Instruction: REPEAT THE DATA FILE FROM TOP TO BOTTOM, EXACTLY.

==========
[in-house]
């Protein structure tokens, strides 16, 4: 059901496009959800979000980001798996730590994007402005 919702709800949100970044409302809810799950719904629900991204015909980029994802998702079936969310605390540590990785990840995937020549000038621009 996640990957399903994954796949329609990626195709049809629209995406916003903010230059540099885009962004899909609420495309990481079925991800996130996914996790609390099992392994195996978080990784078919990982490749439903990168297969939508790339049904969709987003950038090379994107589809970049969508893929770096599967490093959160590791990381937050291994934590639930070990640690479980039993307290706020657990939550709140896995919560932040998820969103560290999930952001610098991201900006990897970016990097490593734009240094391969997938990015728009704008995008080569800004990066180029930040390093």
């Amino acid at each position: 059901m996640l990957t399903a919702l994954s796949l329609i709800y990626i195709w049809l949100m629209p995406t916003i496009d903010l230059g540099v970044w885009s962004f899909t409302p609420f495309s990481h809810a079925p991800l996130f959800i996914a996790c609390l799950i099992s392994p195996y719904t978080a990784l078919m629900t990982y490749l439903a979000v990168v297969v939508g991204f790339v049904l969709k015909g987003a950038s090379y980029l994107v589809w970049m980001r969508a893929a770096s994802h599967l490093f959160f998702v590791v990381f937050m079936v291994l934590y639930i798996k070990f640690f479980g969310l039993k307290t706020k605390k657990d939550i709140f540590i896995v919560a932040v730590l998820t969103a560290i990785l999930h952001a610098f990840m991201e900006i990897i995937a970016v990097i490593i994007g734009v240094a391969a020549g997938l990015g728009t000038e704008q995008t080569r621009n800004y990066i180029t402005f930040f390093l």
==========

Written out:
[in-house]
């Protein structure tokens, strides 16, 4: 059901496009959800979000980001798996730590994007402005 919702709800949100970044409302809810799950719904629900991204015909980029994802998702079936969310605390540590990785990840995937020549000038621009 996640990957399903994954796949329609990626195709049809629209995406916003903010230059540099885009962004899909609420495309990481079925991800996130996914996790609390099992392994195996978080990784078919990982490749439903990168297969939508790339049904969709987003950038090379994107589809970049969508893929770096599967490093959160590791990381937050291994934590639930070990640690479980039993307290706020657990939550709140896995919560932040998820969103560290999930952001610098991201900006990897970016990097490593734009240094391969997938990015728009704008995008080569800004990066180029930040390093």
């Amino acid at each position: 059901m996640l990957t399903a919702l994954s796949l329609i709800y990626i195709w049809l949100m629209p995406t916003i496009d903010l230059g540099v970044w885009s962004f899909t409302p609420f495309s990481h809810a079925p991800l996130f959800i996914a996790c609390l799950i099992s392994p195996y719904t978080a990784l078919m629900t990982y490749l439903a979000v990168v297969v939508g991204f790339v049904l969709k015909g987003a950038s090379y980029l994107v589809w970049m980001r969508a893929a770096s994802h599967l490093f959160f998702v590791v990381f937050m079936v291994l934590y639930i798996k070990f640690f479980g969310l039993k307290t706020k605390k657990d939550i709140f540590i896995v919560a932040v730590l998820t969103a560290i990785l999930h952001a610098f990840m991201e900006i990897i995937a970016v990097i490593i994007g734009v240094a391969a020549g997938l990015g728009t000038e704008q995008t080569r621009n800004y990066i180029t402005f930040f390093l």